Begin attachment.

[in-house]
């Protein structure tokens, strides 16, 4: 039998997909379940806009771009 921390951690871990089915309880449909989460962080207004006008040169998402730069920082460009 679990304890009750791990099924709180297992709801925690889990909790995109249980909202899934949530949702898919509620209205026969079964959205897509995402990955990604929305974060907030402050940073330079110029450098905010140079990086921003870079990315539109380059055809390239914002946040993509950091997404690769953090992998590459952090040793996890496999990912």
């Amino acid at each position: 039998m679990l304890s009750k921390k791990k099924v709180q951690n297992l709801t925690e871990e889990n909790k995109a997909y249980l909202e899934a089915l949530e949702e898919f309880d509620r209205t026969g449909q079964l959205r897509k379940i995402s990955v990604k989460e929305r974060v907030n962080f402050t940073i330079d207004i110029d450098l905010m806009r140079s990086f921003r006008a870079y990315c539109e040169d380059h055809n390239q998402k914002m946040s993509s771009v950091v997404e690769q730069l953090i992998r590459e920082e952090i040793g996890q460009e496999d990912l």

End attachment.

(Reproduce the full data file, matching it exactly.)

[in-house]
């Protein structure tokens, strides 16, 4: 039998997909379940806009771009 921390951690871990089915309880449909989460962080207004006008040169998402730069920082460009 679990304890009750791990099924709180297992709801925690889990909790995109249980909202899934949530949702898919509620209205026969079964959205897509995402990955990604929305974060907030402050940073330079110029450098905010140079990086921003870079990315539109380059055809390239914002946040993509950091997404690769953090992998590459952090040793996890496999990912």
């Amino acid at each position: 039998m679990l304890s009750k921390k791990k099924v709180q951690n297992l709801t925690e871990e889990n909790k995109a997909y249980l909202e899934a089915l949530e949702e898919f309880d509620r209205t026969g449909q079964l959205r897509k379940i995402s990955v990604k989460e929305r974060v907030n962080f402050t940073i330079d207004i110029d450098l905010m806009r140079s990086f921003r006008a870079y990315c539109e040169d380059h055809n390239q998402k914002m946040s993509s771009v950091v997404e690769q730069l953090i992998r590459e920082e952090i040793g996890q460009e496999d990912l």